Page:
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GE gains additive engine part approval in under a year
Wednesday, 9 June 2021
The ability to additively manufacture an aircraft engine part and gain military airworthiness is a significant step forward in growing the adoption of additive manufacturing, says the USAF.

GE Aviation has received Engineering Change Proposal (ECP) approval from the US Air Force (USAF) for an F110 additively manufactured sump cover. The latest milestone in the USAF and GE's pathfinder Pacer Edge program, this F110 component is the first engine component designed for and produced by metal additive manufacturing to be qualified by any US Department of Defense entity.

"Much like the GE90 T25 sensor that was an FAA certification pathfinder for metal additive manufacturing for GE Aviation in commercial aerospace, the F110 sump cover sets a solid foundation for many more additively manufactured component qualifications with GE's military customers," says Matt Szolwinski, chief engineer and leader of GE's Large Military Engineering team.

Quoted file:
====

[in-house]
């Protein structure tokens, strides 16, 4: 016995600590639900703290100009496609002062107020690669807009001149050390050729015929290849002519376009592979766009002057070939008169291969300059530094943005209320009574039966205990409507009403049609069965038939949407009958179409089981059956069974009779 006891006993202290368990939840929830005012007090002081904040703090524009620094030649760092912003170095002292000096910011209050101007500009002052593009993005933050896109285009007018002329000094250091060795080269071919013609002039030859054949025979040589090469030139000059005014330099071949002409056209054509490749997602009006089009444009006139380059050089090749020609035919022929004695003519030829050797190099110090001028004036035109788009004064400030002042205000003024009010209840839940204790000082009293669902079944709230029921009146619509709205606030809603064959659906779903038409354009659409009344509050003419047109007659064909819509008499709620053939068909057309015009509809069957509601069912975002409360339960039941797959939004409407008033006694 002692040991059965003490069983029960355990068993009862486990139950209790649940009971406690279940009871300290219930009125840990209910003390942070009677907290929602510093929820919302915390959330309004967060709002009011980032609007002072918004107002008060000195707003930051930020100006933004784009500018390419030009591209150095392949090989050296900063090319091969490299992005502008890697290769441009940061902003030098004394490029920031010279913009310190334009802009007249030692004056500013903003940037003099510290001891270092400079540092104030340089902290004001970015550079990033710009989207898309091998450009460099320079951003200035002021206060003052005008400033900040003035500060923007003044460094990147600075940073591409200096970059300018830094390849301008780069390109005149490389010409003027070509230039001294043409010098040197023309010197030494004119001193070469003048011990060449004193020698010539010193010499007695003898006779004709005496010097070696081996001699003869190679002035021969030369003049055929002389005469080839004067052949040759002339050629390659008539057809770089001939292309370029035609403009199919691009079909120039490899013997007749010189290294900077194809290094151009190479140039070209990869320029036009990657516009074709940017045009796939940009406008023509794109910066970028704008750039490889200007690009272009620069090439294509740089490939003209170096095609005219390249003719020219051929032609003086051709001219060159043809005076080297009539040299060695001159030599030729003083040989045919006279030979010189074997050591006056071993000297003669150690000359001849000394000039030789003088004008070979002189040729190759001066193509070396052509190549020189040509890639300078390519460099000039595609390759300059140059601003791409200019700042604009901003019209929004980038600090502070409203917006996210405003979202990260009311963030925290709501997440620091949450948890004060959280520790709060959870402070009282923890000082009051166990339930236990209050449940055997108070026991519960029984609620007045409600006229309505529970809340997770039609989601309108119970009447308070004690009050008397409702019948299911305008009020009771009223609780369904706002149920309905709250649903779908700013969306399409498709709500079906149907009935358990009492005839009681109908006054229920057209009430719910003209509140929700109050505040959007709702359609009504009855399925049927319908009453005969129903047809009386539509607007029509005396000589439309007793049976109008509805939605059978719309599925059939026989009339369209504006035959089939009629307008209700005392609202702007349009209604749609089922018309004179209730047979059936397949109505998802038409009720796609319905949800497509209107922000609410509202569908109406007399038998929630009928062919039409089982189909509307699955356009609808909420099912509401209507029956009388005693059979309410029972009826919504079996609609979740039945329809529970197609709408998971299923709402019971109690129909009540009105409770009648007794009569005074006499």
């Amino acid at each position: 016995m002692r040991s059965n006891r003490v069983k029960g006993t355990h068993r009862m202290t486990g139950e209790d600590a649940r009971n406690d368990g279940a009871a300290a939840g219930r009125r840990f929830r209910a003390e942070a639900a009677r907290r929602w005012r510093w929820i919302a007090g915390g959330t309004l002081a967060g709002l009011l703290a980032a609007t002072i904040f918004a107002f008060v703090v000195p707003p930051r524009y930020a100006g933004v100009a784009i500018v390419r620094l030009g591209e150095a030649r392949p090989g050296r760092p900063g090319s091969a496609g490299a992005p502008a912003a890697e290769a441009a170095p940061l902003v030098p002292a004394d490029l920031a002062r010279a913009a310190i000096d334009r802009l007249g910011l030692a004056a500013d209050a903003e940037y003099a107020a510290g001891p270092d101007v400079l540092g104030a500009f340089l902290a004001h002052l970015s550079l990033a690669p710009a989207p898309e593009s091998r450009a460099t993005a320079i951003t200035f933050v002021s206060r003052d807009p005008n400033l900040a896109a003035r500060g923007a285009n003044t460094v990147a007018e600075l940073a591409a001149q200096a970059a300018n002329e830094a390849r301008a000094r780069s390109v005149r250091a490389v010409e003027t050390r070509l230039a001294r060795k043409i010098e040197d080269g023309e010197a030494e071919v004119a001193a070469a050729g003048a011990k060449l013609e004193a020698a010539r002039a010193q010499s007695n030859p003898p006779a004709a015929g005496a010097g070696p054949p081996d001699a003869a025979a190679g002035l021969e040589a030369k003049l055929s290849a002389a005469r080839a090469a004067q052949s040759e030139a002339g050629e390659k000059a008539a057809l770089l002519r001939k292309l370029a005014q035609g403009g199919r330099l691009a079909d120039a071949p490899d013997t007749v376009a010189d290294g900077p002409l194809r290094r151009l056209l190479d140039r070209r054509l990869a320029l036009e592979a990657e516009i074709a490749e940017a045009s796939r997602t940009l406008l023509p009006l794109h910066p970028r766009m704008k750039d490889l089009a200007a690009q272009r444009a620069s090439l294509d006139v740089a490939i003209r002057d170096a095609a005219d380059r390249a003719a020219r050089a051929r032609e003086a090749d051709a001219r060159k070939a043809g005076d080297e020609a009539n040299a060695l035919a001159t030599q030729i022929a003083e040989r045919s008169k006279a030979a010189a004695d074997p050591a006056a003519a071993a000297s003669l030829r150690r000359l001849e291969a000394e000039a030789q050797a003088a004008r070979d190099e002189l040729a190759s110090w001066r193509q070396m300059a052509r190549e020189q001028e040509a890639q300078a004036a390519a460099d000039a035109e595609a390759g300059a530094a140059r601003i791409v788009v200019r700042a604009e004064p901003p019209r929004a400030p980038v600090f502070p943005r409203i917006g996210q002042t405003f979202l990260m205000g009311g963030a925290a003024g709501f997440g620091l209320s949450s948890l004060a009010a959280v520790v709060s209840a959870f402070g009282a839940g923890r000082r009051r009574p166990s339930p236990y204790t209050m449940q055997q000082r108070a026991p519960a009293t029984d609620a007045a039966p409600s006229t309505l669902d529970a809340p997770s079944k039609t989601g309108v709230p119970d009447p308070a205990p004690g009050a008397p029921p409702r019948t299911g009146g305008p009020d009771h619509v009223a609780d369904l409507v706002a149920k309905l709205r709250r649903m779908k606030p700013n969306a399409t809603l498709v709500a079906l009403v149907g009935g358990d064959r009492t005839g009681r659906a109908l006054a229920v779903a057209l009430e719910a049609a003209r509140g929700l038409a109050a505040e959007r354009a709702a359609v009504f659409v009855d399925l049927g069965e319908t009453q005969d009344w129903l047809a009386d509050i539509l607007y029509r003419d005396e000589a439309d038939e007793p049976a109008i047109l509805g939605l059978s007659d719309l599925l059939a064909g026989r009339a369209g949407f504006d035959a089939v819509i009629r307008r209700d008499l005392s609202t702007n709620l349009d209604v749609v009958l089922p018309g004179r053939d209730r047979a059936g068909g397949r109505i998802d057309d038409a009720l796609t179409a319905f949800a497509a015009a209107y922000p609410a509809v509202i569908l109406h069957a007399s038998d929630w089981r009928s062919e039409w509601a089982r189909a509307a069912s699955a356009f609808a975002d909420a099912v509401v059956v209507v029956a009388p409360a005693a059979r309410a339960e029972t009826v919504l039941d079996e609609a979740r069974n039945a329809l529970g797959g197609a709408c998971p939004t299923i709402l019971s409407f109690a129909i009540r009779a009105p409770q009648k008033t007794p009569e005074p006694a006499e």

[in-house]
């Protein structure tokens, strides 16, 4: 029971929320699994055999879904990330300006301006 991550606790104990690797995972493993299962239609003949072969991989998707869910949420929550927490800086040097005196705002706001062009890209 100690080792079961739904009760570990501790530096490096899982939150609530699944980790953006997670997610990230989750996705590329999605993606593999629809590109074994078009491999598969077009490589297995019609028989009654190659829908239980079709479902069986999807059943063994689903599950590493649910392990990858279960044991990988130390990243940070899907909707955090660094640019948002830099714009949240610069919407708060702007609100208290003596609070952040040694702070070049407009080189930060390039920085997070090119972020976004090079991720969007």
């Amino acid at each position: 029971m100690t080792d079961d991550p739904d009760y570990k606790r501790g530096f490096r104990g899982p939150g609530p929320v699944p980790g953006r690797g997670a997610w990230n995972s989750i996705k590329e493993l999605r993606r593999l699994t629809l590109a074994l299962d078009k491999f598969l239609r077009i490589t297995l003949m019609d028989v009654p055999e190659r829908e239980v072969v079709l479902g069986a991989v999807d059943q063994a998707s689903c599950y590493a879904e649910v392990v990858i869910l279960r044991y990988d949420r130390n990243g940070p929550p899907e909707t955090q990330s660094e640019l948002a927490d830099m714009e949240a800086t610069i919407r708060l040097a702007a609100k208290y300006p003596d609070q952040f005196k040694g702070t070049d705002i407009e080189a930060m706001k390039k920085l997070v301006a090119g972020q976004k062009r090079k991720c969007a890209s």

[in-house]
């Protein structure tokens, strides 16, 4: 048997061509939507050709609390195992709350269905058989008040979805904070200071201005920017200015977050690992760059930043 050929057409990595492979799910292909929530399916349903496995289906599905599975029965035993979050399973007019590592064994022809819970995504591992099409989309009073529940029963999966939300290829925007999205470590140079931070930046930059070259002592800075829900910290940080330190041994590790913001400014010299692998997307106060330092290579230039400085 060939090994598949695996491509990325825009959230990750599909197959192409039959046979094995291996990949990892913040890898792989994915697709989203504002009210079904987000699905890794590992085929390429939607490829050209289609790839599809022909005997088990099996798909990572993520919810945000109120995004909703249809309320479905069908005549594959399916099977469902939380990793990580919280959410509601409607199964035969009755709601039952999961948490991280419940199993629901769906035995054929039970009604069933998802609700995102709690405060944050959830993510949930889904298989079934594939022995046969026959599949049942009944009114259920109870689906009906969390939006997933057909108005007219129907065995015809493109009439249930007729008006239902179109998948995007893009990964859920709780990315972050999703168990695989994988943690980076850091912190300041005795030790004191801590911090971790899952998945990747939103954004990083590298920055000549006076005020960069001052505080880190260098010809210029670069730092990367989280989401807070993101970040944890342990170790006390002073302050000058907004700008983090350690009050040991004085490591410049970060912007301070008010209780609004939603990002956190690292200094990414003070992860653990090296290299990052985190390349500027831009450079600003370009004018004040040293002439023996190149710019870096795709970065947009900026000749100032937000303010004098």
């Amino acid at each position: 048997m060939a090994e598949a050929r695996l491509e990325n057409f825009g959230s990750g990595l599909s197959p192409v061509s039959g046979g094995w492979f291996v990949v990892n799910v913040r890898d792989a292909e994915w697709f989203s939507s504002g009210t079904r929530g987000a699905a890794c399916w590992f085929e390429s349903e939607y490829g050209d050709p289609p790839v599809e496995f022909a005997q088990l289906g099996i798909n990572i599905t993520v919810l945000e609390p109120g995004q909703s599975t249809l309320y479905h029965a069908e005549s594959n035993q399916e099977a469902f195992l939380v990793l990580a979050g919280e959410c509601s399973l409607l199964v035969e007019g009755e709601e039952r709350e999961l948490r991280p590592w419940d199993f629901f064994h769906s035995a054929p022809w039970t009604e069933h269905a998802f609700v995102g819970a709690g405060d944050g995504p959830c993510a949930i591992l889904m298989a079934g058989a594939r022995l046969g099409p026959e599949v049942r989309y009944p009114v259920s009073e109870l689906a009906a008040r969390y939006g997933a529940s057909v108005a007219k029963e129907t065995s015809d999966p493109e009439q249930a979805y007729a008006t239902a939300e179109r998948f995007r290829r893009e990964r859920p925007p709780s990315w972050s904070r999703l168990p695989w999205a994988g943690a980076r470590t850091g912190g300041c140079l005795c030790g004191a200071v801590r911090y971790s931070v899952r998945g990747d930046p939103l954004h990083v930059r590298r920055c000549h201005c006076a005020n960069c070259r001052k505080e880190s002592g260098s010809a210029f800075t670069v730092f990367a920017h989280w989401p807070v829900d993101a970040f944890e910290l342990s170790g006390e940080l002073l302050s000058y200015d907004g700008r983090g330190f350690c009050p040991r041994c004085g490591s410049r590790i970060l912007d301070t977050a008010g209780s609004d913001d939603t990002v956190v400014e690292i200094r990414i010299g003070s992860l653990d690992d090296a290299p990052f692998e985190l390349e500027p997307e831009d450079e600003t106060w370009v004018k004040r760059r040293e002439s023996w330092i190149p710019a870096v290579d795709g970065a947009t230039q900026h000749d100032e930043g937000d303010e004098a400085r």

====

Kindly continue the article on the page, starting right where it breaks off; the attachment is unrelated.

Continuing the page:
"The Pacer Edge program is an important initiative for reducing risk and showcasing the application of additive manufacturing in aerospace. The ability to additively manufacture an aircraft engine part and gain military airworthiness is a significant step forward in growing the adoption of additive manufacturing in the Air Force," adds Nathan Parker, deputy program executive officer for the USAF RSO.

"The Chief of Staff of the Air Force, General Charles Q. Brown, Jr., has challenged us to 'accelerate change or lose.' The entire Pacer Edge process is built around the 'accelerate change' philosophy, and the speed of the F110 sump cover development and airworthiness approval is evidence of that. The capability that Pacer Edge is demonstrating and proving will be a game changer to engine production and sustainment and will resolve many future Air Force readiness challenges," says John Sneden, director of the USAF's Directorate of Propulsion.

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